Homes Heat Up in Central KY!
Wednesday, July 19th, 2017 by Joy Padgett
It is most definitely summertime! Summer in Central Kentucky is typically comprised of extreme heat plus extreme humidity. I mean, it’s like walking in soup broth….whew! And it’s normal to head off to work at 7:30am and be drenched is moisture by the time you reach your car in the driveway!
Have you ever stopped to think about how the conditions outside affect your house? I mean, it’s normal to think about such a thing after severe weather…like powerful thunderstorms, straight-line winds, or tornados, but what about something seemingly irrelevant….like extreme heat? What impacts does extreme heat have on a home?
With the extreme summer heat we’re used to here in Central KY, the roofs on homes in our area can reach upwards of 160 degrees! Ouch that’s hot! AND….that heat radiates downward into the attic where temperatures can reach a whopping 140 degrees! But this heat transfer doesn’t stop in the attic. It continues its downward movement through the drywall ceiling and into our living spaces.
Let’s read that again….the heat continues its downward movement through the drywall ceiling and into our living spaces. Well, it’s no wonder we’re hot even inside our homes during the summer! The reason for this movement is that hot moves to cold. The heat from the sun is being absorbed by the roofing materials (shingles, tin, etc.) which causes them to heat up. The roof deck underneath the shingles is cooler than the shingles and therefore the heat from the shingles naturally migrates toward those cooler surfaces. Once the roof deck is heated up, the air in the attic begins to heat up. The air in the attic is touching the attic subfloor which is then heated up. The subfloor is connected to the drywall ceiling of the rooms underneath, so the drywall begins to heat up…..you get the picture. It reminds me of that old kid’s song Dem Bones.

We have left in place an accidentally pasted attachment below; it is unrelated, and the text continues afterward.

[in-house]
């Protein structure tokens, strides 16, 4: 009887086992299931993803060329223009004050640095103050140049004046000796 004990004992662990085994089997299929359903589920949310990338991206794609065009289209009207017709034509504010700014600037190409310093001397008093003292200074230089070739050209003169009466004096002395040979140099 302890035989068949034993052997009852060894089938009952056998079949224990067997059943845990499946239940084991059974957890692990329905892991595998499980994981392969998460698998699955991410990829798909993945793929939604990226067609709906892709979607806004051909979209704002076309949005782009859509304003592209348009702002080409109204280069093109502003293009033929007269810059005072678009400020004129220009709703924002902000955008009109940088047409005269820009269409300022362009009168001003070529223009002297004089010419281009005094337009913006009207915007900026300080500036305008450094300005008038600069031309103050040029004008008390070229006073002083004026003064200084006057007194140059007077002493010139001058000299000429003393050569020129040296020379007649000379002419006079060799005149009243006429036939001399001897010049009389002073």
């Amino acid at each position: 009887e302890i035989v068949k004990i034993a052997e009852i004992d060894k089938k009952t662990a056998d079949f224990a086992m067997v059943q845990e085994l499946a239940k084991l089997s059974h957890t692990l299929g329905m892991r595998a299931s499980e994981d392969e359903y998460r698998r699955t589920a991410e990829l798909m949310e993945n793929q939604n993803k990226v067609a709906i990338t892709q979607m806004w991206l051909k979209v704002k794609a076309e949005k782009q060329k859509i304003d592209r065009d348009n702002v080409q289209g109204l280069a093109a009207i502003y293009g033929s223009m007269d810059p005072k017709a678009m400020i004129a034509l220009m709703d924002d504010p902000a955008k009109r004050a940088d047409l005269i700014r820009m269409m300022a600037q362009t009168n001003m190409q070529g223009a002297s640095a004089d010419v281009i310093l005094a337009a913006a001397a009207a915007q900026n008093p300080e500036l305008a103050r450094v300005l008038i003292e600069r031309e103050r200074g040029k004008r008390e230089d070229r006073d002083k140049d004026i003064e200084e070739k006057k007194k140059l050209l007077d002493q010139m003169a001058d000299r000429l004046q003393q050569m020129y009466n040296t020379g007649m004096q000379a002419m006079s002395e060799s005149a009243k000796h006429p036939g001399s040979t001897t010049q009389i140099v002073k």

What this leads to is a house that is controlling us! We need to stop this from happening and regain control! We should expect more from our homes. After all, we are paying for them. And we can’t take rooms that are not usable due to temperature issues off our mortgage….but I wish we could!
So, what do we do to defend ourselves against the heat and regain control of our homes?
At this time of year, We begin by working on improving the conditions in the attic. Improvements vary house to house, but should always include air sealing and uncompromised insulation. Can light covers and chimney wraps may be needed if you have these features in your attic.
Air sealing….yes, I know, you’ve been following my blog and I’ve spoken of this before, BUT it is the keyto making your house more comfortable. You see, since heat can easily be transferred through the air, we need to trap the air where we want to trap it. For example, during the summer, knowing our attics are going to get hot, we want to trap the attic air inside the attic. The way we do that is to seal up all the gaps and cracks in the attic (or as many as we can find).
There are several different products that are used to seal up gaps and cracks depending on their location. We’re talking spray foam and caulks, mostly. These products prevent air from flowing through gaps, cracks and holes in various areas through the house, but we’re going to focus on the attic. What kinds of gaps and cracks am I talking about? Well, plumbing, electrical and HVAC penetrations for starters. These contractors usually drill large holes and run small wires or pipes or venting which leaves a gap around those components. That gap is a passageway for air flow, which means heat flow during the summer.